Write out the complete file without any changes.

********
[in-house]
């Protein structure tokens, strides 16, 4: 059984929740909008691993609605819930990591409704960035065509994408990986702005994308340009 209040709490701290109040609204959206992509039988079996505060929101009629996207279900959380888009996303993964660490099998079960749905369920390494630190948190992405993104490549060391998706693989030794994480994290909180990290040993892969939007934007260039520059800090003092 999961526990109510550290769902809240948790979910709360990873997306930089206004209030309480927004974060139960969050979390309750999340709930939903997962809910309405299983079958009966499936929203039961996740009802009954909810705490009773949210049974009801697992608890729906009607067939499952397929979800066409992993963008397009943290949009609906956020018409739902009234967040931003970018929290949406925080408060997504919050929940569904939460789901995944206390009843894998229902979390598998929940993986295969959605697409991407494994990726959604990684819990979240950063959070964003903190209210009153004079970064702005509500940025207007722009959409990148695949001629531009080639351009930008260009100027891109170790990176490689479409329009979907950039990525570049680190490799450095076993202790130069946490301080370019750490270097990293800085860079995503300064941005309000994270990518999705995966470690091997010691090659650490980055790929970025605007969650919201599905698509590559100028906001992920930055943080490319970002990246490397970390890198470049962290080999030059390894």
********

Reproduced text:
[in-house]
């Protein structure tokens, strides 16, 4: 059984929740909008691993609605819930990591409704960035065509994408990986702005994308340009 209040709490701290109040609204959206992509039988079996505060929101009629996207279900959380888009996303993964660490099998079960749905369920390494630190948190992405993104490549060391998706693989030794994480994290909180990290040993892969939007934007260039520059800090003092 999961526990109510550290769902809240948790979910709360990873997306930089206004209030309480927004974060139960969050979390309750999340709930939903997962809910309405299983079958009966499936929203039961996740009802009954909810705490009773949210049974009801697992608890729906009607067939499952397929979800066409992993963008397009943290949009609906956020018409739902009234967040931003970018929290949406925080408060997504919050929940569904939460789901995944206390009843894998229902979390598998929940993986295969959605697409991407494994990726959604990684819990979240950063959070964003903190209210009153004079970064702005509500940025207007722009959409990148695949001629531009080639351009930008260009100027891109170790990176490689479409329009979907950039990525570049680190490799450095076993202790130069946490301080370019750490270097990293800085860079995503300064941005309000994270990518999705995966470690091997010691090659650490980055790929970025605007969650919201599905698509590559100028906001992920930055943080490319970002990246490397970390890198470049962290080999030059390894």